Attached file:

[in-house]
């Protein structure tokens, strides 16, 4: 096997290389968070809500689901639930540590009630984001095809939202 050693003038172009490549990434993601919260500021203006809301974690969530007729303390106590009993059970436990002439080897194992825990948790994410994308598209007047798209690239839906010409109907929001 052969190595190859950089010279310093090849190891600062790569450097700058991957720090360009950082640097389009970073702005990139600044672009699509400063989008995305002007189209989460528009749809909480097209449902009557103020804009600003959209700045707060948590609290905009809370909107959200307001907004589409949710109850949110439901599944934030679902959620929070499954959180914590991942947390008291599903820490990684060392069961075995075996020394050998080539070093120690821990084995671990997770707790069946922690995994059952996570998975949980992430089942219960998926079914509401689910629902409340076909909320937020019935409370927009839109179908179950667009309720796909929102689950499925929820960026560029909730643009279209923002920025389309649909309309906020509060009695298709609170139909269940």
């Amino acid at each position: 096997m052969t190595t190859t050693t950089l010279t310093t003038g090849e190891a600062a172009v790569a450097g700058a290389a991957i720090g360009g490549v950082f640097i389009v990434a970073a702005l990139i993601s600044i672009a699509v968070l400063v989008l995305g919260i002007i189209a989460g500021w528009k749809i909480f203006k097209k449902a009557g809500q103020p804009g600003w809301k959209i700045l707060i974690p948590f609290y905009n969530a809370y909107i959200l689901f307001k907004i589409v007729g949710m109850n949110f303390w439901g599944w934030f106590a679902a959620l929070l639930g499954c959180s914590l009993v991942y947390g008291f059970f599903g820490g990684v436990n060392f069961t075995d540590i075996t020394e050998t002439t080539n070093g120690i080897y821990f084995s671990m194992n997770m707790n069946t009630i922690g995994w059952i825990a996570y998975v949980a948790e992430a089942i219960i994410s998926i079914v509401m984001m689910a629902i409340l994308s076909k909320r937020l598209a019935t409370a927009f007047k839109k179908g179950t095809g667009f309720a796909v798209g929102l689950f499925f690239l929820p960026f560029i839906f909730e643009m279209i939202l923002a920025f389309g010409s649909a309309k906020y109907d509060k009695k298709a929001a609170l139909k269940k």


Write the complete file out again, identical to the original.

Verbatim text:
[in-house]
């Protein structure tokens, strides 16, 4: 096997290389968070809500689901639930540590009630984001095809939202 050693003038172009490549990434993601919260500021203006809301974690969530007729303390106590009993059970436990002439080897194992825990948790994410994308598209007047798209690239839906010409109907929001 052969190595190859950089010279310093090849190891600062790569450097700058991957720090360009950082640097389009970073702005990139600044672009699509400063989008995305002007189209989460528009749809909480097209449902009557103020804009600003959209700045707060948590609290905009809370909107959200307001907004589409949710109850949110439901599944934030679902959620929070499954959180914590991942947390008291599903820490990684060392069961075995075996020394050998080539070093120690821990084995671990997770707790069946922690995994059952996570998975949980992430089942219960998926079914509401689910629902409340076909909320937020019935409370927009839109179908179950667009309720796909929102689950499925929820960026560029909730643009279209923002920025389309649909309309906020509060009695298709609170139909269940």
């Amino acid at each position: 096997m052969t190595t190859t050693t950089l010279t310093t003038g090849e190891a600062a172009v790569a450097g700058a290389a991957i720090g360009g490549v950082f640097i389009v990434a970073a702005l990139i993601s600044i672009a699509v968070l400063v989008l995305g919260i002007i189209a989460g500021w528009k749809i909480f203006k097209k449902a009557g809500q103020p804009g600003w809301k959209i700045l707060i974690p948590f609290y905009n969530a809370y909107i959200l689901f307001k907004i589409v007729g949710m109850n949110f303390w439901g599944w934030f106590a679902a959620l929070l639930g499954c959180s914590l009993v991942y947390g008291f059970f599903g820490g990684v436990n060392f069961t075995d540590i075996t020394e050998t002439t080539n070093g120690i080897y821990f084995s671990m194992n997770m707790n069946t009630i922690g995994w059952i825990a996570y998975v949980a948790e992430a089942i219960i994410s998926i079914v509401m984001m689910a629902i409340l994308s076909k909320r937020l598209a019935t409370a927009f007047k839109k179908g179950t095809g667009f309720a796909v798209g929102l689950f499925f690239l929820p960026f560029i839906f909730e643009m279209i939202l923002a920025f389309g010409s649909a309309k906020y109907d509060k009695k298709a929001a609170l139909k269940k």